If I said to you, “Remember last week, when you told me you wanted to be healthy? And then you joked about all those foul-tasting health drinks? Well, here’s what I did: I got some mango, some apple, some kiwi, a banana, a handful of kale, and some protein powder. Also, I went on this island vacation last year and my bartender used coconut oil in my drinks. It was delicious, so I got some of that too. Oh, and by the way, we have a blender in the kitchen already, so in almost no time, I blended all of this stuff together. So, if you want to get healthy and still drink something delicious” (places glass on table) “how about this green smoothie?”

And NOW, you again have one of two reactions, only this time, both are far more productive if my goal is for you to drink this smoothie I made you.

  1. Either you’d happily drink it. “Why, yes, that makes total sense, thank you! This is great!”

  2. Or, if you STILL don’t drink it, you’re equipped with all the information you need to have an objective and productive conversation with me. You Rather than a wholesale “nope,” maybe you’d point to an ingredient you didn’t understand or don’t like eating. “Could we take out the kale? I hate how bitter it tastes.” Sure! No problem! How about some spinach? Or maybe you start to build on the idea proactively, excitedly seeing the potential as you begin to actually PARTICIPATE in the idea. “This sounds great, AND! You know what, Jay? The blender we have kinda sucks. I think I burnt it out making all those protein shakes. Why don’t I buy us a new one?” Yes! Definitely! And have I mentioned how swoll you’re looking, boss?

When you discuss ideas with others in your work, by sharing your thinking in a more complete way, rather than just the idea, others never feel like they’re at an information disadvantage. They can then make a more informed decision to proceed with confidence or, at very least, you can have a productive conversation.

This may seem difficult, since it’s rather natural for us to simply share our ideas without laying out our thinking. So repeat this phrase over and over again to remember the truth:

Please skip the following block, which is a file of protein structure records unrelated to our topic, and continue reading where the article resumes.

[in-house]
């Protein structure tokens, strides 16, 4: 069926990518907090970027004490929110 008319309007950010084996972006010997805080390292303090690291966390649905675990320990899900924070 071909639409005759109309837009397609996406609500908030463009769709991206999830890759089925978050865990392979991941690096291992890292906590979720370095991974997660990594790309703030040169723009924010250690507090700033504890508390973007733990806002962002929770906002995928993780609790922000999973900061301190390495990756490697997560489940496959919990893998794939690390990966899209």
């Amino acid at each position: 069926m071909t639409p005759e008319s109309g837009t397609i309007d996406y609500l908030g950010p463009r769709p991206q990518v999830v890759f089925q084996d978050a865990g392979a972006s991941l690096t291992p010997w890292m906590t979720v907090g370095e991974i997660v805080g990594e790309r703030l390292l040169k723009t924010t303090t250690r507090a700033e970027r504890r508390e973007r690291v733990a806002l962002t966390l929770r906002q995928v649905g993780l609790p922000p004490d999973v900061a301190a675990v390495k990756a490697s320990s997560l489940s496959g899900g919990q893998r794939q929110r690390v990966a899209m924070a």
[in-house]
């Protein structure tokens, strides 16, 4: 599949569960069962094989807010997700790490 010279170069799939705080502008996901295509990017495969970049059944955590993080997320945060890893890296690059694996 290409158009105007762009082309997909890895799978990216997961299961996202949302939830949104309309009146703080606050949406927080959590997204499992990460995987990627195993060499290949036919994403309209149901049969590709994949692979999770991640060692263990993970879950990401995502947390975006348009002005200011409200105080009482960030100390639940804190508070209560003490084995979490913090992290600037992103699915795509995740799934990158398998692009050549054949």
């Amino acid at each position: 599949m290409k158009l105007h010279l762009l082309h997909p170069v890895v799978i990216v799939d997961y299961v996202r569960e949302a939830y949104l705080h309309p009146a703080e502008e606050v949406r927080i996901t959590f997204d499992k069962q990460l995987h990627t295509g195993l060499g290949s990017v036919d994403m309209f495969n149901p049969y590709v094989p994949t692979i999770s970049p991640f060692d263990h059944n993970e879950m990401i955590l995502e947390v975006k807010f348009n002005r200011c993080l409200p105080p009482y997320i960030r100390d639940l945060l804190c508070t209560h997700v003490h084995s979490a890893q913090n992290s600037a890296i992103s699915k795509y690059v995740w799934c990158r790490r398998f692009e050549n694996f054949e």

Don’t share your ideas. Share why your ideas should exist.

This approach has real benefits, not least of which is we’ll continue to share ideas with confidence even after getting shot down. Why? Because we stop feeling like others don’t like US. We make the communication style less personal. By laying out our thinking, it’s no longer YOU (the judge of my idea) versus ME (the bearer of the idea). Instead, everyone is now involved in the thinking process. In other words, we have to make others feel like cofounders of our ideas. We can put our thinking on the board and, together, discuss it and improve it. We’re both trying to solve a problem, together, and whether physically on the board or simply mentally, the object of judgment is whether this is how we should best solve a problem — not whether any one individual is “good” or “creative.”

Too often, when we use our intuition to come up with ideas, we arrive at something faster than traditional reasoning can explain. Our minds have produced that exponential curve, while others around us try their linear logic to understand it. They’re trying to reverse engineer something that we might have arrived at thanks to the messy combination of every experience in our entire lives. Good luck, boss!

Worse, we typically share our ideas with such excitement. This only isolates others further. They have NO idea how we arrived there, and yet we see it as so logical and so exciting. They now just feel worse that they don’t quite see it. The knee-jerk reaction is to reject it to regain a feeling of superiority and control.